Addendum to Compliance Guide for
Regulations 30 C.F.R. Parts 18 and 75
1. Section 30 CFR 18.53(b) requires each cover of a compartment in the high-voltage motor-starter enclosure containing high-voltage components be equipped with at least two interlock switches arranged to automatically deenergize the high-voltage components within that compartment when the cover is removed. My longwall has control/communication relays installed in the same bay as high-voltage motor contactors. The common bay is divided into two compartments by a removable grounded metal or insulated barrier that can only be removed from inside the bay. This barrier separates the high-voltage components from the control/communication relays to comply with 30 CFR 18.53(a). Will interlocks located on the cover of the common bay satisfy the requirements of 30 CFR 18.53(b)?
Yes. However, testing and troubleshooting can only be performed on the control/communication relays when the high-voltage components in this bay are deenergized.
2. Can protective relays such as the overcurrent, ground-fault and ground-wire monitor relays be located in the high-voltage motor contactor compartment?
No. These relays have only low-voltage inputs and outputs. In order to prevent accidental contact with a high-voltage circuit while troubleshooting low- and medium-voltage circuits; these components must be located in a control/communications compartment(s).
3. I want to use a high-voltage contactor with electronic circuits that provide short-circuit, overload, undervoltage and ground-fault protection and also ground-wire monitoring as an integral part of the contactor. Is this contactor permitted for a high-voltage longwall?
Yes. A high-voltage contactor assembly with integral electronic circuits that provide short-circuit, overload, undervoltage and ground-fault protection and also ground-wire monitoring may be installed in the motor contactor compartment provided:
• The contactor and associated electronic circuits are supplied by the manufacturer as one assembly.
• The low- and medium-voltage components are separated from the high-voltage components by grounded metal or insulated barriers.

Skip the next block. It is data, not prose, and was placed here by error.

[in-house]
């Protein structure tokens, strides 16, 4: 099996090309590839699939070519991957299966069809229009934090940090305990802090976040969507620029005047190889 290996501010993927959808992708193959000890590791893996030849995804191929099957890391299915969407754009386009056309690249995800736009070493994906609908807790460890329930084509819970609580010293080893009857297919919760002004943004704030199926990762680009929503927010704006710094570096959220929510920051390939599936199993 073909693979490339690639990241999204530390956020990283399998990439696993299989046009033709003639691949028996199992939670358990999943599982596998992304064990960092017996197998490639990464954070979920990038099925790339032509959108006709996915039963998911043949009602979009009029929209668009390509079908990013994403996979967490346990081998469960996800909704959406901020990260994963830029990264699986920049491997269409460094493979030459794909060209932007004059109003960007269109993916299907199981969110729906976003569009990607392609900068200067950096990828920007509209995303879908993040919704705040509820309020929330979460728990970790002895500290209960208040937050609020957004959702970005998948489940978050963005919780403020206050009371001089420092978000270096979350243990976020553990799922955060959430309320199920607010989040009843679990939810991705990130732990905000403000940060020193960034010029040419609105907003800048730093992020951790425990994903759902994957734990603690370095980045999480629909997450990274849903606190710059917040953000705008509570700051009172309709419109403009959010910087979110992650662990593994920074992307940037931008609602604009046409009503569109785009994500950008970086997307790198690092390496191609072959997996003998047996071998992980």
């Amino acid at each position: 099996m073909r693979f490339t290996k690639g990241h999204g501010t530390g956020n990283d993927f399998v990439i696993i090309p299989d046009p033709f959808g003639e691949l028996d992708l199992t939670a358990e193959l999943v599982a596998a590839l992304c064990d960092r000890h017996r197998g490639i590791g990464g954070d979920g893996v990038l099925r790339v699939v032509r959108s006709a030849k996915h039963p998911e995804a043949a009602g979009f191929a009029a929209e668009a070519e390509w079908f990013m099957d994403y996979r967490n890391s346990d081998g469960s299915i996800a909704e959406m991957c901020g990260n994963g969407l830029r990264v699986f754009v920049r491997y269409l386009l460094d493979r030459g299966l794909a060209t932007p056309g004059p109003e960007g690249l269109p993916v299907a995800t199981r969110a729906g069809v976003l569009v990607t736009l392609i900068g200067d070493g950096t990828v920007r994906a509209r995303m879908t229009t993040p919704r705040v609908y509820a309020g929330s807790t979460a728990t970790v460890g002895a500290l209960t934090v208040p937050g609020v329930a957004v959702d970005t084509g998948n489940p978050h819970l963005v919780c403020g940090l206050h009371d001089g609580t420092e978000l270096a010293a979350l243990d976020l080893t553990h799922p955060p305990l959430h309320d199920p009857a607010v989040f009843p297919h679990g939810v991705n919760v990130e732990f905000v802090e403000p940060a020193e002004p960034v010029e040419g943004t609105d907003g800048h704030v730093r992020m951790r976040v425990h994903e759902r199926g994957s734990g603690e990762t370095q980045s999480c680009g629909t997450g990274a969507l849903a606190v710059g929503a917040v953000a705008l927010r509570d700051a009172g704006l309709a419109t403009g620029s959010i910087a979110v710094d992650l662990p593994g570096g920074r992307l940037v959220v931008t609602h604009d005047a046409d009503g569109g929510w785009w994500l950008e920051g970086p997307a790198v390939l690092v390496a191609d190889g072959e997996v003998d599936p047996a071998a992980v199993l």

• All settings and adjustments to the low- and medium-voltage protective circuits are accessible without entering the motor contactor compartment.
• Testing and troubleshooting are only performed on the protective circuits of the contactor when the high-voltage components in this compartment are deenergized.
• The short-circuit, overload, undervoltage and ground-fault protection, and ground-wire monitoring meet all MSHA approval requirements.
4. 30 CFR Section 18.53(g) requires that "Control circuits for the high-voltage motor starters must be interlocked with the disconnect device" What is the definition of a control circuit?
The control circuit includes all the components that are used to control the operation of the high-voltage motor starters. These components include the start/stop switches and other man/machine interface (MMI) devices, the programmable controller, if it is used to control the high-voltage starters, and protective relays for high-voltage motors. In general, the control circuit includes all components located in the control/communications compartment.
5. Low-voltage lighting circuits and low- and medium-voltage PTO circuits are neither high-voltage motor starter circuits nor control/communications circuits. In which compartment should these circuits be located?
Although the rule does not specifically address these circuits, the intent of the rule is to separate circuits and components by voltage classification. When complete separation of voltage classifications is not possible with barriers or partitions where both medium- and high-voltage circuits or both low- and high-voltage circuits are connected to a component or device, that component is required to be located in the motor contactor or disconnect device compartment. If these circuits are connected to the line side of the disconnect device, these circuits must be located in the disconnect device compartment. The low- and medium-voltage circuits must be separated from the high-voltage components by grounded metal or insulating board. If these circuits are connected to the load side of the disconnect device, then they cannot be located in the disconnect device compartment.